2. Below is a letter sent to the entire Board:
    Subject: Mr. Lopez’ comments
    Dear Members of the Board,
    In the 2/23/05 Wisconsin State Journal, I noticed the following quote:
    “I think this kind of forum [] is
    destructive,” Lopez said of the Web site, which is run by private
    individuals and is often critical of the School Board and
    Perhaps Mr. Lopez doesn’t fully understand what is taking place
    through this open forum. Many parents and community members have put a great deal of thought and energy into this new organization. It is a wonderful resource for the unfettered exchange of information on school district governance and education issues. This site allows for a fuller exposition and ventilation of ideas and opinions,unconstrained by meeting times or deadlines. None of us expect to find unanimity of opinion in the forum, but then again, board members might find it useful to hear and to offer a variety of opinions in a setting that allows for deeper examination of issues and broader public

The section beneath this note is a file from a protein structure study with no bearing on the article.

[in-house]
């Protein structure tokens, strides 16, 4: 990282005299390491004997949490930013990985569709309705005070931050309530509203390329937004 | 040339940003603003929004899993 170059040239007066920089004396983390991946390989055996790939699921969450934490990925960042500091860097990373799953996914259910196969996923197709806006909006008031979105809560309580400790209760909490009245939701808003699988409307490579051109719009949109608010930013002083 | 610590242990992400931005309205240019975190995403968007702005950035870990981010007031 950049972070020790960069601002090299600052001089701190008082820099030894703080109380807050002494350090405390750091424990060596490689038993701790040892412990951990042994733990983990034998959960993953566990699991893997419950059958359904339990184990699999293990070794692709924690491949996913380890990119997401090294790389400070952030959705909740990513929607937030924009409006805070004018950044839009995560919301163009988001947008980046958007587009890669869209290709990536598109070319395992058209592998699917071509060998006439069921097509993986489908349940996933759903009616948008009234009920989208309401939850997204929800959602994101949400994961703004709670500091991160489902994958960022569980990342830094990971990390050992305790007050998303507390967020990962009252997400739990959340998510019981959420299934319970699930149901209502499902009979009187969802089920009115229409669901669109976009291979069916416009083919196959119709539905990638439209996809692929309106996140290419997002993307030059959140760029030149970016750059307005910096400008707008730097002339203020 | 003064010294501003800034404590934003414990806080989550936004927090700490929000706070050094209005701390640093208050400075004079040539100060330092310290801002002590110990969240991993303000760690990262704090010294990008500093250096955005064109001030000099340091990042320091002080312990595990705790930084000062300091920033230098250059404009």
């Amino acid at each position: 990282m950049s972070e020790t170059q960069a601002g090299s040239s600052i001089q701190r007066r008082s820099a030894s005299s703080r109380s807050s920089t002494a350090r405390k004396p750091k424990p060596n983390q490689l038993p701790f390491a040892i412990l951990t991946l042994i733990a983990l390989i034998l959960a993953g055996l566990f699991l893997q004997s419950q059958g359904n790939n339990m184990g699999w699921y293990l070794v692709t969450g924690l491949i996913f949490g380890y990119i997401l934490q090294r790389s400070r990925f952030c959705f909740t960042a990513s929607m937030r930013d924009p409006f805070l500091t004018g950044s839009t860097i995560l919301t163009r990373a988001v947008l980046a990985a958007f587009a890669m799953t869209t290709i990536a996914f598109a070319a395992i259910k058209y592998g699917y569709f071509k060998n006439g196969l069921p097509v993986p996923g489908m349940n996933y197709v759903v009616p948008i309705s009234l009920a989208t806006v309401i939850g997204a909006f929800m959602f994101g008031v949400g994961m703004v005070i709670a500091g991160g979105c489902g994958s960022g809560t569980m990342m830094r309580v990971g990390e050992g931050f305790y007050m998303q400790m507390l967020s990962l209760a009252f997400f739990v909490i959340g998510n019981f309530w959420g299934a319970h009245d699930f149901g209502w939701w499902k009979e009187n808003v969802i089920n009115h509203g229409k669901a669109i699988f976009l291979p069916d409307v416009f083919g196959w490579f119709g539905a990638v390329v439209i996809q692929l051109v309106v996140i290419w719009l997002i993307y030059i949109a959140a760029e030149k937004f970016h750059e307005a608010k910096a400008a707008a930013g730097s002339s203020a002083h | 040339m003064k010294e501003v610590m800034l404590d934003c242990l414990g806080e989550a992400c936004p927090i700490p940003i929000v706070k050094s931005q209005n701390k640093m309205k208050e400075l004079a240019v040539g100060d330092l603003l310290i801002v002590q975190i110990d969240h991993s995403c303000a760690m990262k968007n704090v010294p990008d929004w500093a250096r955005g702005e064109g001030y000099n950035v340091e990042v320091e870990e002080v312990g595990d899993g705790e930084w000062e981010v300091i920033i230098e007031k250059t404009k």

Thus, I would encourage all of you to post your positions on this
    website as Ruth Robarts has so generously done. There is only so much time at a board meeting and only so much space for newspaper coverage, after all.
    Joan M. Knoebel

  3. To C.L. McGhee
    Thanks for your feedback. I hope that Ruth reads your comments and considers them seriously.
    I agree with you; it is difficult to discuss and disagree on vital issues while maintaining respect and good will among all parties. Yet, we must exchange ideas, disagree, and then come to a decision without ruining relationships among individuals or relationships between the MMSD and the larger community.
    Unfortunately, I often feel that members of the board of education believe that any exchange of ideas is unhealthy; when people disagree with the board, the board feels the people are harming the district. I have heard board members say many, many times, “We must be united, or we will not accomplish what we set out to do.”